After working in teams and sharing from each of the representatives from the different conferences, we note concerns that may be common to all conferences:

  • Formation and information from the leaders.
  • Working with nuns who come from Latin America, especially from Mexico (often at the invitation of bishops to work in remote areas), to organize courses on interculturality.
  • Working together against human trafficking.
  • Exchanging experiences between our conferences, especially on the theme of justice.
  • There should be a meeting of religious working on both sides of the border, as is done by the bishops belonging to border dioceses.
  • The visibility of religious life in a secularized world.
  • Assisting new communities.
  • Relations between the various conferences.
  • Creating links among the Theological Commissions of our respective conferences (CMSM and LCWR do not have theological commissions).
  • Setting up commissions to work on common themes.
  • Inviting young religious in formation.
  • The formation of the younger generations and the reduction in personnel.
  • The aging of members.

A human and spiritual experience was offered to us on the afternoon of February 23rd. A couple working with the Tucson “Tucson Samaritans | Los Samaritanos” group led us towards the Sasabe border crossing between the United States and Mexico. The wall separating the border is impressive. On the United States side, it takes 4 to 6 days to cross the Sonoran Desert to reach the first big city, Tucson (71 km from the border). Hundreds of people fail to reach their destination. They die along the way. In 2017, 151 people died in this desert. The people who are part of the Samaritans group take bottles of water to different places along the paths taken by the migrants. If they meet migrants on the road, they do not have the right to bring them back by car, but they can bandage their wounds, give them food or a word of encouragement. This humanitarian assistance is legal.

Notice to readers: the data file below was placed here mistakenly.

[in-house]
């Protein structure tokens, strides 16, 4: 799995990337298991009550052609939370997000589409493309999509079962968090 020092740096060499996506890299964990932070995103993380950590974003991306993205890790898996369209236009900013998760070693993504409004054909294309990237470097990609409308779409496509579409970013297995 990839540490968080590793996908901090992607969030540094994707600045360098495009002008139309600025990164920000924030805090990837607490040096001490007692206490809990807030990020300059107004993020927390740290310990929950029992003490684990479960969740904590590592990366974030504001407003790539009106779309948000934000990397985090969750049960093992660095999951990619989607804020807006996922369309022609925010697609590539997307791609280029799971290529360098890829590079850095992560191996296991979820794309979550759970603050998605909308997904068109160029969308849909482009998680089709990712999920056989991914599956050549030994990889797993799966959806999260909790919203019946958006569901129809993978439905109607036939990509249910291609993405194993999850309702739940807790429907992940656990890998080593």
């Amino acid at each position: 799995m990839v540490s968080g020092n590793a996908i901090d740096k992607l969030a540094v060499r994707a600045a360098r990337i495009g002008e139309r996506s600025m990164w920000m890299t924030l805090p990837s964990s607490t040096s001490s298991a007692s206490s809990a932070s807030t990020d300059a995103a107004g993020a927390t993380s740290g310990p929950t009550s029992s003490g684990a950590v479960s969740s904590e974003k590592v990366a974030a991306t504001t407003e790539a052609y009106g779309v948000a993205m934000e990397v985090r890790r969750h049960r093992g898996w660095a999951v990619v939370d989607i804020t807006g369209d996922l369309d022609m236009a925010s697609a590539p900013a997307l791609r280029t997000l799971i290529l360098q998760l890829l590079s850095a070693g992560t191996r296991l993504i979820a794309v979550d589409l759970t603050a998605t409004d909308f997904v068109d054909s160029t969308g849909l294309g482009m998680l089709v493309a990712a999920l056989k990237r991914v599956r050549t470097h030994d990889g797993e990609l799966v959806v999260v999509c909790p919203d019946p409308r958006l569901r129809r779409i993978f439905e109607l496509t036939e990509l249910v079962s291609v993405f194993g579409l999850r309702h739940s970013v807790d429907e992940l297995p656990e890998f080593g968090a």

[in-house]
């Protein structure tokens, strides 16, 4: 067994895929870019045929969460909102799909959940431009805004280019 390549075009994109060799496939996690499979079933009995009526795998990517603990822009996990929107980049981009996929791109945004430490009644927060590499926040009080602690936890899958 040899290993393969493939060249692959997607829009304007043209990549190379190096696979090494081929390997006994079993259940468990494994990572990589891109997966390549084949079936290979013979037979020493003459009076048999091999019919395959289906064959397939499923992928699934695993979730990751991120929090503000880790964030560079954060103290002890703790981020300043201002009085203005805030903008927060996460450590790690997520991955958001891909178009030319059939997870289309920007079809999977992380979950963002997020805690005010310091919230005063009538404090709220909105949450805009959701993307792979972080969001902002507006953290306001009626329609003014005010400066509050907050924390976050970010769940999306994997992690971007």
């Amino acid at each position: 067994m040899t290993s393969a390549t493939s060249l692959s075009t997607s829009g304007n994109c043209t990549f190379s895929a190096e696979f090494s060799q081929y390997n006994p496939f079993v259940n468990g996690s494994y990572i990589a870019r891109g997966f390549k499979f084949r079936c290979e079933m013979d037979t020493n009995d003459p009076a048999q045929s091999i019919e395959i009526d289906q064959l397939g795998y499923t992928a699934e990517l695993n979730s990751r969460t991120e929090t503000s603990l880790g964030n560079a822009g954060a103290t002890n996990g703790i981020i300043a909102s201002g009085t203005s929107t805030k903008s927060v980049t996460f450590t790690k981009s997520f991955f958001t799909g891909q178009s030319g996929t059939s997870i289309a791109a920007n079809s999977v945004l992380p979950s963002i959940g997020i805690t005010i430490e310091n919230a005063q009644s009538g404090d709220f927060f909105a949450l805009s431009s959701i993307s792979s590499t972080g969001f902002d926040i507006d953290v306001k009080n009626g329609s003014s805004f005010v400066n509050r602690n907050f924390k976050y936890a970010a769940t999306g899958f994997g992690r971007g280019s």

At the foot of this wall, in the desert, we prayed in solidarity with the Dreamers and the Migrants. Our prayer was guided by the text of Leviticus 19: 33-34: If you have strangers dwelling with you in your land, you will not mistreat them. The stranger who dwells among you shall be to you as one born among you, and you shall love him as yourself; for you were strangers in the land of Egypt. I am Yahweh, your God. The testimony of María, a mother who had suffered this experience of injustice, was very revealing. Then each of us were invited to mention the name of a migrant person. This celebration was marked by long moments of silence. Then with the Virgin Mary who had suffered at the foot of the Cross, prayer intentions were offered and, in a chain of friendship, this celebration was closed by the Our Father.

Brother Louis Cinq-Mars, OFM Cap, and sister Michelle Payette, MIC, Vice-President and President of the CRC.

One result that came out of this meeting was a unanimous desire to be more united and to demonstrate more solidarity for displaced persons:

  • CIRM :  April 26-29, 2018, Aguascalientes (Mexico)
  • CRC : May 24-27, 2018, Montreal (Canada)
  • CMSM : August 1st-10, 2018, Saint Louis (Missouri, USA)
  • LCWR : August 7-11, 2018, Saint Louis (Missouri, USA)
  • CLAR :  August 29-31, 2018, Medellín (Colombia)

In short, this Assembly was very interesting and made us even more supportive of the situation of the Church of the Americas and the place of religious communities in the world today.